The 1938 version’s climax is a textbook example of Gance’s strong visual style. In an effort to abruptly end World War II before more bloodshed occurs, Jean calls upon the dead from World War I to return and remind the living how their lives were taken in vain. Gance combines horror with magical realism to show the deceased victims of the Battle of Verdun rising from their graves at the Douaumont ossuary, which many observers have credited as possessing proto-zombie imagery that anticipates George A. Romero’s Night of the Living Dead (1967). Among the walking dead is real-life politician André Thome, who is portrayed emerging from the memorial honoring his death at Verdun to join his fallen comrades. This resurrection scene is based on a similar one in the 1919 version, where Jean (who is left a PTSD victim by the war) alerts the villagers that the dead will return and haunt those who benefitted from their demise. Whereas the earlier film left everything ambiguous with the dead as possible projections from the guilty consciences of the villagers, this one gives full credence to the supernatural horror to help ensure that its audience learns the lesson this time around. The otherworldly quality of the scene is enhanced by Gance’s use of superimpositions (recalling the dancing skeletons of the 1919 version) and haunting close-ups of real-life disfigured war veterans belonging to the Union des Gueules Cassées.
As opposed to Olive Films’ excellent special editions of Orson Welles’ Macbeth (1948) and John Ford’s The Quiet Man (1952), the company’s release of the 1938 version of J’accuse is a no-frills edition lacking the splendid bonus features that made those other discs essential purchases. This one is still worth purchasing, but with some reservations. Without question, Olive deserves to be commended for delivering a splendid-looking remastered print, which, in terms of both picture and sound quality, is vastly superior to the dark and murky print that the Connoisseur Video Collection used for its VHS edition in 1991.
Nevertheless, collectors will want to keep a hold of the old VHS release, since Olive’s print appears to be derived from an alternate cut that eschews this edition’s downbeat ending. This missing ending featured Jean as a martyr dying for the sins of his French countrymen, who burn him alive for resurrecting the dead. The elimination of this scene is lamentable, but somewhat understandable since Gance was well-known for frequently reediting his films after their initial release. The inclusion of this scene would have provided Olive’s print of the film with greater visual and thematic cohesion, because the image of the turned over crucifix at the beginning of the film foreshadows Jean’s eventual martyrdom. One wishes that this scene would have been incorporated by Olive or, at the very least, included as a supplement, especially considering the very high-quality of the rest of their remastered print.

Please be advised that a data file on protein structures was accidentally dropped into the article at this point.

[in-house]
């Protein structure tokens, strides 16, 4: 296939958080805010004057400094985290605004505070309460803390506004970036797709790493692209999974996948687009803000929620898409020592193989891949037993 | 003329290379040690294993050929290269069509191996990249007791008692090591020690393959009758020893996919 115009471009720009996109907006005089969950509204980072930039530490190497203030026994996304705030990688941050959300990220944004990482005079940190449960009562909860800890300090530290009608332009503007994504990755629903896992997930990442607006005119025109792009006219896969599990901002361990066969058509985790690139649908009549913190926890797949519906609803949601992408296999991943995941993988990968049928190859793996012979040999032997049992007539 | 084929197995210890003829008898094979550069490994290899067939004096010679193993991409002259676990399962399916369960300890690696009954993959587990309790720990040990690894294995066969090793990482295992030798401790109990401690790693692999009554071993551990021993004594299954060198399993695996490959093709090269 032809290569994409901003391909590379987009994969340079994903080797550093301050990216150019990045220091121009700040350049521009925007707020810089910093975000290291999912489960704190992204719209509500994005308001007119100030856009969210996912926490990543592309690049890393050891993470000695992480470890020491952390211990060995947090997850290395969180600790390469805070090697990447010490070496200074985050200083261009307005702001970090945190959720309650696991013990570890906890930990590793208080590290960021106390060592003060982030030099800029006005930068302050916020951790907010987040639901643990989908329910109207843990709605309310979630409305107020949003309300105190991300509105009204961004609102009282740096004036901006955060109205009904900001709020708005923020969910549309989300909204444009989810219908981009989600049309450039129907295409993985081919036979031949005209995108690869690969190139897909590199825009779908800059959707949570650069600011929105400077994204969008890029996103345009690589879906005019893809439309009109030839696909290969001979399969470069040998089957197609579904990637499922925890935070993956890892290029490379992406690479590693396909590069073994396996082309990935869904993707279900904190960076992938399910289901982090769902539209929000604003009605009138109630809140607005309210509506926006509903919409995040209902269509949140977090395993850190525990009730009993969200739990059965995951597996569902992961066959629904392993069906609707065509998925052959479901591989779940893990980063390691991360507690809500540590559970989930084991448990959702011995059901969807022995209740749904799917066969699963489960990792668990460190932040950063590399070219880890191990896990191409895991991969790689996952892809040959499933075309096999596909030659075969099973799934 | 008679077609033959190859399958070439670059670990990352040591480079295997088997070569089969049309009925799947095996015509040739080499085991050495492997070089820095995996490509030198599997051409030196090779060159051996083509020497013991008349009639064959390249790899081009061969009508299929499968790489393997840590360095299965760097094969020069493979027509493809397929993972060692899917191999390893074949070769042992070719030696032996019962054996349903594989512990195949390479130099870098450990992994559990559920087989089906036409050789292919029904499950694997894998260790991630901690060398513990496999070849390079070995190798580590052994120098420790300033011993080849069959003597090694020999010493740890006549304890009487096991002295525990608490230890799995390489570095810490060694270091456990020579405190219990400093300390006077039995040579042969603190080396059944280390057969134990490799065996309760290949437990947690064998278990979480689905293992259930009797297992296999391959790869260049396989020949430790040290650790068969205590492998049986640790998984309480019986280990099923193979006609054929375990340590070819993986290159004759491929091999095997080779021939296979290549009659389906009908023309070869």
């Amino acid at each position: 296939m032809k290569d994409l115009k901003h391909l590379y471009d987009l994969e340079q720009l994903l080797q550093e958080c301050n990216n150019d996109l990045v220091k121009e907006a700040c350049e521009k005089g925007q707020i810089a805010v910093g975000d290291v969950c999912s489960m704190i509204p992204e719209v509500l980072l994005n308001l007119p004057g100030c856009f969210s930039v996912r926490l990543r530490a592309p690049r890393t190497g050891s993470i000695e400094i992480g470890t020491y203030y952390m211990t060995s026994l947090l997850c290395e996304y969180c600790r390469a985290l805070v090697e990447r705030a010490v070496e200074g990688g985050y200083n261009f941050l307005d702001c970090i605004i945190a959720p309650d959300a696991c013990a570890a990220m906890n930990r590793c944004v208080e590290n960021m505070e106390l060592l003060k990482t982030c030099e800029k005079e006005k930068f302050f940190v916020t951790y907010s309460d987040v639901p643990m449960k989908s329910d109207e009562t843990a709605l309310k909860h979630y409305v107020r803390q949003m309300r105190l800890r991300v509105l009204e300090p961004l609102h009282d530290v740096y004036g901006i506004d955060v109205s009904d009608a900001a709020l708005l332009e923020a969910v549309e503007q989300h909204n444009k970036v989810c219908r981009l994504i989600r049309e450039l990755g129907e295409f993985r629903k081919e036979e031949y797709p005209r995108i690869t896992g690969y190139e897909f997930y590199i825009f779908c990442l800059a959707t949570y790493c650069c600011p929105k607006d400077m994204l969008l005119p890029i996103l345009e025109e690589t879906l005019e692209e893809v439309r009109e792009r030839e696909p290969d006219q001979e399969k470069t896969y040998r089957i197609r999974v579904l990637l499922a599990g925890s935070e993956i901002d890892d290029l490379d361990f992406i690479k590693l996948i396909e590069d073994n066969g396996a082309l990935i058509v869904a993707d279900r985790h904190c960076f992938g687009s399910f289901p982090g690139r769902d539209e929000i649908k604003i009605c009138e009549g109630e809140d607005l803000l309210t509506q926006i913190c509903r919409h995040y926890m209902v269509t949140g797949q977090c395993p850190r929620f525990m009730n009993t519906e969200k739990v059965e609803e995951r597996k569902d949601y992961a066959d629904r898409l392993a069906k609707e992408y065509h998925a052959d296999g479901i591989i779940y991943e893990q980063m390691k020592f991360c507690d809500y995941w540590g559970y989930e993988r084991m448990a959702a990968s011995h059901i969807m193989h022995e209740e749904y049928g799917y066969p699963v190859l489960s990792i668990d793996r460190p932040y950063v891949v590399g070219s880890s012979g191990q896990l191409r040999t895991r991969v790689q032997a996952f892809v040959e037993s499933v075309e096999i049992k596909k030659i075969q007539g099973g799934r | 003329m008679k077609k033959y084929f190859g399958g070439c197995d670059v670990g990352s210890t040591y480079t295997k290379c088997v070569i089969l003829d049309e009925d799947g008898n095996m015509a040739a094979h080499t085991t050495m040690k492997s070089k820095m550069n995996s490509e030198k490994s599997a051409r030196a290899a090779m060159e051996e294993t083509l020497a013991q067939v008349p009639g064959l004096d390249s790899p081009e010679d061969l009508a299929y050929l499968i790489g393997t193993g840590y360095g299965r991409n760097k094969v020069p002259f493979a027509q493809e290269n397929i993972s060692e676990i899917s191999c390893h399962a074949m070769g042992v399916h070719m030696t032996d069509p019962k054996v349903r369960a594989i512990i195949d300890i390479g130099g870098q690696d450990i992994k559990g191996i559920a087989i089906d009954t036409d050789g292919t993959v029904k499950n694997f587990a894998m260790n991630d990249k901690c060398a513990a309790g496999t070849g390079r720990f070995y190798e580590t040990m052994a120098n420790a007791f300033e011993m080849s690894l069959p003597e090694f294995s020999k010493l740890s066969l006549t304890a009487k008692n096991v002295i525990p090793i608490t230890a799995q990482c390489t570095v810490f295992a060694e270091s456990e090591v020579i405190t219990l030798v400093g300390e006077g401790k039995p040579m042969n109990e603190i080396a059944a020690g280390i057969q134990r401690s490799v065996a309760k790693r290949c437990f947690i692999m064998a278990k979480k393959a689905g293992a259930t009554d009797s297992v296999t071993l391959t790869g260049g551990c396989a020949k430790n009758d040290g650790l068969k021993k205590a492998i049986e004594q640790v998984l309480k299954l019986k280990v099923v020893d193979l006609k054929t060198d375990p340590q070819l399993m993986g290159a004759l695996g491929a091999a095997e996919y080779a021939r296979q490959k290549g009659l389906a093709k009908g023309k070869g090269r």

I would strongly recommend watching both versions of J’accuse as evidence of how Abel Gance was able to successfully reconfigure the original 1919 narrative for a new and equally important historical context. The DVD of the 1919 version by Flicker Alley also features two fascinating war shorts (Henri Diamant-Berger’s comedic Paris Pendant La Guerre, 1915 and Donald C. Thompson’s documentary Fighting the War, 1916) and a series of essays by Kevin Brownlow, Leslie K. Hankins, and Annike Kross that are useful in understanding the film’s historical significance and its painstaking restoration by the Nederlands Filmmuseum with the cooperation of Flicker Alley, Lobster Films, and Turner Entertainment. It is unfortunate that similar material was not included in Olive’s release of the 1938 version, since it is an important film that deserves proper critical reevaluation. Perhaps, given the increased interest in Gance’s films, Olive should consider releasing a special edition of J’accuse as part of its Signature series with additional bonus features along these lines and, more importantly, the other cut of the film with the alternate ending, so audiences can judge the merits of both variants.
Christopher Weedman is an Assistant Professor in the Department of English at Kutztown University of Pennsylvania, where he teaches courses in Film Studies. His scholarship has appeared in Quarterly Review of Film and Video, Senses of Cinema, and the edited anthology Fifty Hollywood Directors (Routledge, 2015). His interview and career retrospective of British actress Anne Heywood (the Golden Globe-nominated star of the controversial 1967 film The Fox) is in the current issue of Cinema Retro, published in January 2017.
Brownlow, Kevin (2008), “The Waste of War: Abel Gance’s J’accuse,” supplemental essay to J’accuse, directed by Abel Gance (1919; Flicker Alley, 2008), DVD.
Cuff, Paul (2016), Abel Gance and the End of Silent Cinema: Sounding out Utopia, New York: Palgrave Macmillan.
Fuller, Robert Lynn (2012), The Origins of the French Nationalist Movement, 1886-1914, Jefferson, NC: McFarland, pp. 75-80.
Tooley, Hunt (2016), The Great War: Western Front and Home Front, 2nd edition, New York: Palgrave Macmillan, pp. 156.